Image of scared woman trying to sleep

I’m a bit shy to admit it, but in the past, I’ve experienced night terrors. Several times in the middle of the night, I would wake up in the middle of the night screaming. Eventually, I would settle down, but when I woke up, I never had any memory of the experience. I felt a bit of shame, as if I wasn’t a “good yogi” (whatever that is), and that I wasn’t doing enough to clear my subconscious. But, you know what? Balderdash.

I’m a “good me” (how’s that for a new phrase), and my body is showing me that I need to adjust something in my life. Kundalini Yoga doesn’t make us “perfect.”  It simply provides us with an opportunity to rise to and face whatever challenges come onto our path.

Night terrors and nightmares are different things. They are experienced at different stages of the sleep cycle. You cannot wake a person who is having a night terror, even if their eyes are wide open and they seem awake. Nightmares are often recalled, but night terrors fade into amnesia. I’ve never before experienced something like amnesia, a true forgetting of a part of my life. It’s been very odd to go to sleep and wake up having no idea that you’ve been the subject of night-time drama.

Both night terrors and nightmares can relate to stress or improper diet and are more common in children than adults. Whatever the cause, ultimately, it’s an imbalance in brain chemistry, as if the two hemispheres of the brain are out of sync while sleeping (in the case of night terrors) or the subconscious is processing traumatic information (nightmares).

So, to reduce pre-sleeping stress, and to help my body shake off its night terror symptoms, I’m going to practice “The Bedtime Series” and Shabad Kriya. Anne Novak, one of my favorite teachers and the leader of the Spirit Voyage e-course Understand and Heal Pain, teaches the Bedtime Series in the video below. This can help us throw off the stress of the day and get our body chemistry set for proper sleeping.  If you are experiencing night terrors or nightmares, try these two powerful techniques!

The Bedtime Series

Shabad Kriya is the quintessential bedtime Kundalini meditation. It is specifically for programming your brain to disconnect from the stresses of the day and go into a deep sleep pattern perfectly.

Yogi Bhajan has given us the following meditation to practice before going to bed. If practiced on a regular basis, once a week or even every night, your sleep will be deep and relaxed. The control of the rhythm of the breath strengthens the nervous system and regenerates the nerves. After a few months, the rhythm of your breath will be subconsciously regulated and eventually you will internally chant the mantra while you are sleeping.

You may wake up to the internal chant of the mantra and hear it in your daily activities. You will think better, work better, share better, and love better. “There cannot be enough praise of the meditation’s effect on the personality. It gives the mind the power to stretch to infinity, promotes radiance, patience, and practical universality.” (Relax and Renew p. 118)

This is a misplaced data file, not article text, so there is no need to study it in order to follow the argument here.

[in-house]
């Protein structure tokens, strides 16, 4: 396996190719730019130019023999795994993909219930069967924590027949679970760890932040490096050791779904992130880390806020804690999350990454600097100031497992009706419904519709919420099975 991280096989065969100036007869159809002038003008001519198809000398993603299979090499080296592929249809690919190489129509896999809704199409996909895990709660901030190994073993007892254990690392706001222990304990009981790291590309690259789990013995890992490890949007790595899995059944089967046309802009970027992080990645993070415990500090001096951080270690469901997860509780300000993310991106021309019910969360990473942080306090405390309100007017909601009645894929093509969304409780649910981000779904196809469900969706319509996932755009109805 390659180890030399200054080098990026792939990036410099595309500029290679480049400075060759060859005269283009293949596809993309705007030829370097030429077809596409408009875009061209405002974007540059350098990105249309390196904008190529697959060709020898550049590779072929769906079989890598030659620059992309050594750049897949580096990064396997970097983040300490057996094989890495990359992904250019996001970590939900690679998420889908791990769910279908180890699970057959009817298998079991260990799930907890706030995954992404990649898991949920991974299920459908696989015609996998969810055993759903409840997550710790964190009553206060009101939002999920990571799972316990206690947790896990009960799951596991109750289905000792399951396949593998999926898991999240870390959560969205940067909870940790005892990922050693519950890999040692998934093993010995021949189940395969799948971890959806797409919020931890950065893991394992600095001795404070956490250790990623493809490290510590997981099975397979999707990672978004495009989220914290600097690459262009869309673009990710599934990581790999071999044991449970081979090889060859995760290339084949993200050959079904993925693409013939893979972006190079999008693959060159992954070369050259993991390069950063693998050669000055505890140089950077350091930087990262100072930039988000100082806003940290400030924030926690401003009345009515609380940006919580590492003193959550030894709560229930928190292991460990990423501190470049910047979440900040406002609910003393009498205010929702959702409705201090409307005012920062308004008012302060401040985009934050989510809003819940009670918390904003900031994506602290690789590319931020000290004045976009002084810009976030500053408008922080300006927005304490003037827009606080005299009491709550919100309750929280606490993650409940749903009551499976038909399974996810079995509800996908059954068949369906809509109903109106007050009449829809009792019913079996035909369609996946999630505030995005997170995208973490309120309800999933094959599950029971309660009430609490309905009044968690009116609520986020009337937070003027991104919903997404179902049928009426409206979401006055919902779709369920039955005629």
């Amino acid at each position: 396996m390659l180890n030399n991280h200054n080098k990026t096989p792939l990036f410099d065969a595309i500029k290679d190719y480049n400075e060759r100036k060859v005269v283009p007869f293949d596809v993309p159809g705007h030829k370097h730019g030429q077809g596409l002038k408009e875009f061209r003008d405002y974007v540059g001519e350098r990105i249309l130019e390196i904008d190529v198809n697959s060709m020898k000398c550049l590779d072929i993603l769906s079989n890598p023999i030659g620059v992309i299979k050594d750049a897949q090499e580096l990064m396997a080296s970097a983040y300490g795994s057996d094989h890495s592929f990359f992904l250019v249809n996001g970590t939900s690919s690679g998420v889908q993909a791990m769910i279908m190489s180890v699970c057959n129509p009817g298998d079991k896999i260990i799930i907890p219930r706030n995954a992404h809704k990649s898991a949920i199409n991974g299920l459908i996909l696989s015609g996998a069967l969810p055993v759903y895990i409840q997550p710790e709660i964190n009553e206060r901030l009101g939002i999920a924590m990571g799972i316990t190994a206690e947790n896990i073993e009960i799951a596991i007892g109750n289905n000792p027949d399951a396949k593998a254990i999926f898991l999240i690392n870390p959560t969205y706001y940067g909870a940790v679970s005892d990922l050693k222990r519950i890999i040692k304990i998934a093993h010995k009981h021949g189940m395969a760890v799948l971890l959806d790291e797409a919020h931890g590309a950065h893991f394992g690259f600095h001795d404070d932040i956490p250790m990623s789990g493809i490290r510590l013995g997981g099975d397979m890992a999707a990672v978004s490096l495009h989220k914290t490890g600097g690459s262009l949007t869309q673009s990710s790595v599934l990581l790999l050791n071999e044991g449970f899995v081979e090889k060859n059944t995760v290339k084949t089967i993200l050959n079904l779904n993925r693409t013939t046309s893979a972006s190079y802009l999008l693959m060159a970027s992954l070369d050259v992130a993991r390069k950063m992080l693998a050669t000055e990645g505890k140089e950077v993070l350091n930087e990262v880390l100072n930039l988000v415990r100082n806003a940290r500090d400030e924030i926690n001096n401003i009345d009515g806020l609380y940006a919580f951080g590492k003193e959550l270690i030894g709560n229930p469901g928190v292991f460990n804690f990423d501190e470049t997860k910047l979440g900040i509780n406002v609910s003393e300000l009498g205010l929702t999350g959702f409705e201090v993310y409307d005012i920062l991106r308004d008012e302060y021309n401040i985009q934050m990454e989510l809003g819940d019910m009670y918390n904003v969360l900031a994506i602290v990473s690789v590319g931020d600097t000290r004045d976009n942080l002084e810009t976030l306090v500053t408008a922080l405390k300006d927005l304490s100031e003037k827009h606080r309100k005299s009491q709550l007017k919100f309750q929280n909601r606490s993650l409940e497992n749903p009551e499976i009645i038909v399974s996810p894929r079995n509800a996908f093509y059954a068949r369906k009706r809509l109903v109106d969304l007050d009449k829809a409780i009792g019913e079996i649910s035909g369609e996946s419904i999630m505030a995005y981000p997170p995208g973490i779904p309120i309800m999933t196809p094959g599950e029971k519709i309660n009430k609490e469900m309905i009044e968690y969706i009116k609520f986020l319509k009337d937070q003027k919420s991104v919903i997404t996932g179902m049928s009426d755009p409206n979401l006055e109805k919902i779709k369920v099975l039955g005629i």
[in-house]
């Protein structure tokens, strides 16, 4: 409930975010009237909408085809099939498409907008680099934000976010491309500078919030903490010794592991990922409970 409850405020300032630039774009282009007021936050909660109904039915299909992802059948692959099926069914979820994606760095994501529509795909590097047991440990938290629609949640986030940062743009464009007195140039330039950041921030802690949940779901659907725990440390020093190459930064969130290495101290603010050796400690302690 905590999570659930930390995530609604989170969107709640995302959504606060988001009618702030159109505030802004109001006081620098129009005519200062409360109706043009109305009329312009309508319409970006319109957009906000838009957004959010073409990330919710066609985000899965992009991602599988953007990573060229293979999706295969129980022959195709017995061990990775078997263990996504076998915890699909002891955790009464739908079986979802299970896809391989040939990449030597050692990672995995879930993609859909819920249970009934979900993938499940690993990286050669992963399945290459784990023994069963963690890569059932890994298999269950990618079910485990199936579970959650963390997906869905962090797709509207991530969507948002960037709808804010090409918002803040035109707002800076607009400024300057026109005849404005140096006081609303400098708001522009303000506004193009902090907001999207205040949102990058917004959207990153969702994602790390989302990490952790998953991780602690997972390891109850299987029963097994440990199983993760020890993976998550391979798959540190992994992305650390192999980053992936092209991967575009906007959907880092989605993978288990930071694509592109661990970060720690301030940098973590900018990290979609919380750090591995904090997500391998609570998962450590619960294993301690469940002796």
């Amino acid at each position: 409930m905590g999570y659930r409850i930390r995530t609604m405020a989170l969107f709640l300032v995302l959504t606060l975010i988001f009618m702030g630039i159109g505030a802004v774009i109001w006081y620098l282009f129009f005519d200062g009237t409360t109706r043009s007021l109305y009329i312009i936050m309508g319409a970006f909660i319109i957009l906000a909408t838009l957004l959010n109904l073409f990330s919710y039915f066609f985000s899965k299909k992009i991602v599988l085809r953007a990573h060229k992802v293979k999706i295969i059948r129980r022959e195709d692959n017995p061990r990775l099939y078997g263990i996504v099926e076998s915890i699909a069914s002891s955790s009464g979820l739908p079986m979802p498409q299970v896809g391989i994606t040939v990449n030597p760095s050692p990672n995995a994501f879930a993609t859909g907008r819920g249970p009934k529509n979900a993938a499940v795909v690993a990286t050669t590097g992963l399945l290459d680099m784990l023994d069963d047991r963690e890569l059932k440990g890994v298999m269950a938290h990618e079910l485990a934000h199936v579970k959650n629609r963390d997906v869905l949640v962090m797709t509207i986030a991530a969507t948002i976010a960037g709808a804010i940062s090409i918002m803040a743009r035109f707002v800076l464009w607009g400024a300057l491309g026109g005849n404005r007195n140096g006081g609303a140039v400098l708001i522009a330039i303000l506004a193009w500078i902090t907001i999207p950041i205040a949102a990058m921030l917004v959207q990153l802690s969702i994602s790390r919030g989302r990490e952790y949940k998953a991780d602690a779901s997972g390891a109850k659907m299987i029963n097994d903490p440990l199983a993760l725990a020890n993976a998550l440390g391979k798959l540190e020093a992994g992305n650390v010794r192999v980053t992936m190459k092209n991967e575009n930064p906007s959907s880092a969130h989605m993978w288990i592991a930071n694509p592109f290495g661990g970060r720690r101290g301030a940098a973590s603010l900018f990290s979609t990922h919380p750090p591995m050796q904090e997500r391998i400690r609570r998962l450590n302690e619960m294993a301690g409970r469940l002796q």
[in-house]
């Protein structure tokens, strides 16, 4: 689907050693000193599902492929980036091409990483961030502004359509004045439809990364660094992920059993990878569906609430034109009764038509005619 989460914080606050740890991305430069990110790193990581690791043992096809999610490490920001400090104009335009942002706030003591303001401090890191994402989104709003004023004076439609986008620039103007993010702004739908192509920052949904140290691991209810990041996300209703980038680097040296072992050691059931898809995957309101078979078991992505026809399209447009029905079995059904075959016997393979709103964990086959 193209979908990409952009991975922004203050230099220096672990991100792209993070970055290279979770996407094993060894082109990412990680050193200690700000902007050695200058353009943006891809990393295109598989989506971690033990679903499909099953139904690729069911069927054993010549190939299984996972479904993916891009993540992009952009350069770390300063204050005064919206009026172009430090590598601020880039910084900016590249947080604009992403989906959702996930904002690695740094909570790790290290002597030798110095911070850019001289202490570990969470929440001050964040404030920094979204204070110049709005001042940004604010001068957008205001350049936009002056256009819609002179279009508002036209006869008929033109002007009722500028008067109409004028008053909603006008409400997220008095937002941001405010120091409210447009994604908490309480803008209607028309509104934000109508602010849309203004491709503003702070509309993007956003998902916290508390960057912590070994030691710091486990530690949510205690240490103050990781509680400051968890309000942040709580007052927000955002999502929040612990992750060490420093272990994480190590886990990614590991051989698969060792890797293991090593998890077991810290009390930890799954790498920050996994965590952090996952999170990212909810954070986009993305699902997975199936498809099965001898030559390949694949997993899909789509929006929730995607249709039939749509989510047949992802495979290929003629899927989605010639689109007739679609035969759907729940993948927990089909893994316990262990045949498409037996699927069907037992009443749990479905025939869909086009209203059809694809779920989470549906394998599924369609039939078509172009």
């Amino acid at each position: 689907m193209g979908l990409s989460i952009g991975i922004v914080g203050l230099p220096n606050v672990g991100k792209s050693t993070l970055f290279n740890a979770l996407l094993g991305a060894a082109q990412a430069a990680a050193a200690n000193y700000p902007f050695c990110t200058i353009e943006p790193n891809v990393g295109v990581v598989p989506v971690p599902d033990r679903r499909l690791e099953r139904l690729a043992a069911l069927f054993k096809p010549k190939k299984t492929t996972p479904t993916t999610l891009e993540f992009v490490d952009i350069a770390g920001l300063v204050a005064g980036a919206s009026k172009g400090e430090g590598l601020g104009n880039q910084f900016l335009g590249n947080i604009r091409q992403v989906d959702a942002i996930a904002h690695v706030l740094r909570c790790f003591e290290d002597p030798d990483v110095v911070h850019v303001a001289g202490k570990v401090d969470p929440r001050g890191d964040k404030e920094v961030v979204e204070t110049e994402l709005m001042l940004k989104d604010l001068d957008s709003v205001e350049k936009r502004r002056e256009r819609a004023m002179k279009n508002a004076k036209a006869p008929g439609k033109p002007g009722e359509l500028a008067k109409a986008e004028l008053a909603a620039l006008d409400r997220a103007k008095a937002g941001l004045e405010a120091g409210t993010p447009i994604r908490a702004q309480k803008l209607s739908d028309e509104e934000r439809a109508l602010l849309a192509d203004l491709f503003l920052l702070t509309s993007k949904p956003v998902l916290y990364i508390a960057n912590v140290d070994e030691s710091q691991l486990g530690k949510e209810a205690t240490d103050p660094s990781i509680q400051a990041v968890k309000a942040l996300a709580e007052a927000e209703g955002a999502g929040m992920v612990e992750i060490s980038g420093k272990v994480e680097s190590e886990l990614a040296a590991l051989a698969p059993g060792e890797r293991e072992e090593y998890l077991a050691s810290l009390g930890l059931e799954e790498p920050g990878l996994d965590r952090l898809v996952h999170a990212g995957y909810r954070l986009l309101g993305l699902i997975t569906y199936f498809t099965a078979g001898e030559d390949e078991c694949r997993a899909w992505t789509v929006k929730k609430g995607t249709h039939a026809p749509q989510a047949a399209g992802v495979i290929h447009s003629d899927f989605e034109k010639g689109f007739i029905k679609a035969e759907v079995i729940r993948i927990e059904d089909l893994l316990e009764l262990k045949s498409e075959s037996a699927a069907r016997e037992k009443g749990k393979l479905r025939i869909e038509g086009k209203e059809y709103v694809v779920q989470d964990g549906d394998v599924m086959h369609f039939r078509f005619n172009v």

Shabad Kriya

Hand Position: Sit in Easy Pose with a straight spine. Hands are in the lap in Buddha Mudra: palms up, right hand resting on top of left. The thumbs touch and face forward.

Eyes: Focus at the tip of the nose with the eyes about 9/10th closed. There are several ways to facilitate looking at the tip of the nose. Bring your forefinger in front of your face and look at it. Keep looking at the forefinger and slowly bring the forefinger to the tip of the nose.

To facilitate the concentration at the tip of the nose, do the following exercise. Bring the arms out to your sides parallel to the ground, palms up. Do breath of fire for 1-3 minutes. This exercise balances the right and left hemispheres of the brain, which makes it easier to maintain the focus of the two eyes.

The eyes focused at the tip of the nose causes the optic nerves to cross at the third eye. Thus it is easier to bring your mental focus to the third eye while the eyes are directed at the tip of the nose. Both the pineal and the pituitary glands and the area between them are stimulated by this eye posture, which has the effect of breaking old habits and creating new ones.

Breathe and Mantra: Inhale 4 equal parts through the nose, i.e. the inhale is divided into 4 sniffs. Mentally vibrate SA TA NA MA with the four parts of the inhale breath.

Hold the breath and mentally repeat 4 repetitions of SA TA NA MA. This will be 16 counts


Then exhale in 2 equal strokes, mentally projecting WAHE GURU

WAHE GURU means ecstasy. WAHE GURU is the result of integrating SAT NAM into the psyche. When we experience the Truth, we feel ecstasy.

Time: Continue for 11, 15, 22, 31 or even 62 minutes. This meditation will often put you to sleep before you complete the allotted time.

This meditation was originally taught by Yogi Bhajan April 1, 1974.



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